Also, that cheap new player is going to come from overseas so it is creating little benefit to our economy. Cheap prices also equal much lower sales tax generation. Also, you just put the repairman out of a job.

      Our lovefest over cheap and disposable products seems great but I would argue that it comes with all kinds of negative ramifications.

      • elizabeth3hersh says:

        Can you imagine a sculpted chrome and enameled (in robin’s egg blue) DVD player (with fins)? That thing would NEVER end up in a dumpster. One can dream.

    • elizabeth3hersh says:

      I suspected Energizer had lower lifespans…didn’t know Rayovac was comparable to Duracell (at lower cost)…will make the switch. Thanks Cap!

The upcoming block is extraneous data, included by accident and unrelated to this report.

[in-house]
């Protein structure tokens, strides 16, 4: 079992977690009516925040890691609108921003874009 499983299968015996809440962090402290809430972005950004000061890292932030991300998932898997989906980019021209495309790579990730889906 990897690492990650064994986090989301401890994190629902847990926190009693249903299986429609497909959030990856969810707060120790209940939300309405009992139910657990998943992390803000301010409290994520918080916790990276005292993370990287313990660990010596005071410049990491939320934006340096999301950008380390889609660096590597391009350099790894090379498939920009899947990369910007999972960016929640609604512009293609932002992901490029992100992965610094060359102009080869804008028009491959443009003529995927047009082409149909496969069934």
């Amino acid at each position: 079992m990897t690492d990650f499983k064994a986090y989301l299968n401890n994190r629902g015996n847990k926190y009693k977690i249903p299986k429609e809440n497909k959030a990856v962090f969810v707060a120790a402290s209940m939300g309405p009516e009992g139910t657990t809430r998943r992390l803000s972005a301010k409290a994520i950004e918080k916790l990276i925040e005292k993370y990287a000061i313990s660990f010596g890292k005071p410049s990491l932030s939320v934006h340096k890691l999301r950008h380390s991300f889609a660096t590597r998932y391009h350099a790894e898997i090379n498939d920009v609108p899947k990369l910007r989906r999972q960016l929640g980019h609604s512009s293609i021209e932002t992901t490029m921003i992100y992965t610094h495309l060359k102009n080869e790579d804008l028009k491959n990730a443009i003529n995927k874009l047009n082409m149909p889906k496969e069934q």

6. John Miller says:

    They call it: “Capitalism”, and tout it to the world as the greatest economical system ever devised by creative bankers. (whom may or may not be Jewish, but most likely are of semetic origin) “Demand and Supply” is their motto. They call us: “Consumers”. (see definition in online dictionary). Enough said. Manson

    • tannerleah says:

      There was a time when this model worked…when most consumer goods were being produced in the US. The outsourcing of most goods has broken the model.

      Of course, for the “capitalists”, the money flows in either way so they certainly are under no obligation to change anything.

      And, yeah, those dirty Jews are probably behind it.

  7. oh my… I’m having to think way too hard to even deal with this post, much less wrap my pretty little brain around the concept. Yikes!
    so, do I buy lightbulbs or start making my own candles? Advice, please

  8. nursemyra says:

    Fascinating. Wish I had time to watch the documentary…… I do very little shopping these days and when I do it’s mostly from charity/thrift shops for second hand goods. I draw the line at second hand dildos though